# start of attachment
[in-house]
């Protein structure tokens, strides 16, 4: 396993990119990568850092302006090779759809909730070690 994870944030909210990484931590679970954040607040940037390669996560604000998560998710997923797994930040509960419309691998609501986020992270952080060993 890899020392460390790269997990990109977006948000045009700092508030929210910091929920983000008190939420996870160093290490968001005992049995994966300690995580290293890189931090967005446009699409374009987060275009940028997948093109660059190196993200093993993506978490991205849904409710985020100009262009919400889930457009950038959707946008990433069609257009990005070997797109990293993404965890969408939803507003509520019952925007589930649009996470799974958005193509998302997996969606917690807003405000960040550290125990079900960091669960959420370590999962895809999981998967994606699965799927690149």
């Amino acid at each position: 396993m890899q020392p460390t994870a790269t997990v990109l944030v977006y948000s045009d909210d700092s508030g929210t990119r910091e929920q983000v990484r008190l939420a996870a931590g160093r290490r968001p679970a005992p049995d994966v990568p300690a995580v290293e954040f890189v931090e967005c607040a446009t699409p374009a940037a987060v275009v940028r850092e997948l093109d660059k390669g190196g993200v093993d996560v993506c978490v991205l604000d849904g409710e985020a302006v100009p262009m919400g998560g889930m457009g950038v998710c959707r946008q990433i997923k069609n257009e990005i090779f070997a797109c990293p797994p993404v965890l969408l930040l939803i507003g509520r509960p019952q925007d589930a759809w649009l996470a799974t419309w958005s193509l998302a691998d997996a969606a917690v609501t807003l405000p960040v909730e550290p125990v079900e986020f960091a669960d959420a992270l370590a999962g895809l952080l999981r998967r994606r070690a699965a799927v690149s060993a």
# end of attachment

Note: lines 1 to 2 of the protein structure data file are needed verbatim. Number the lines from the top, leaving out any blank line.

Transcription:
[in-house]
């Protein structure tokens, strides 16, 4: 396993990119990568850092302006090779759809909730070690 994870944030909210990484931590679970954040607040940037390669996560604000998560998710997923797994930040509960419309691998609501986020992270952080060993 890899020392460390790269997990990109977006948000045009700092508030929210910091929920983000008190939420996870160093290490968001005992049995994966300690995580290293890189931090967005446009699409374009987060275009940028997948093109660059190196993200093993993506978490991205849904409710985020100009262009919400889930457009950038959707946008990433069609257009990005070997797109990293993404965890969408939803507003509520019952925007589930649009996470799974958005193509998302997996969606917690807003405000960040550290125990079900960091669960959420370590999962895809999981998967994606699965799927690149």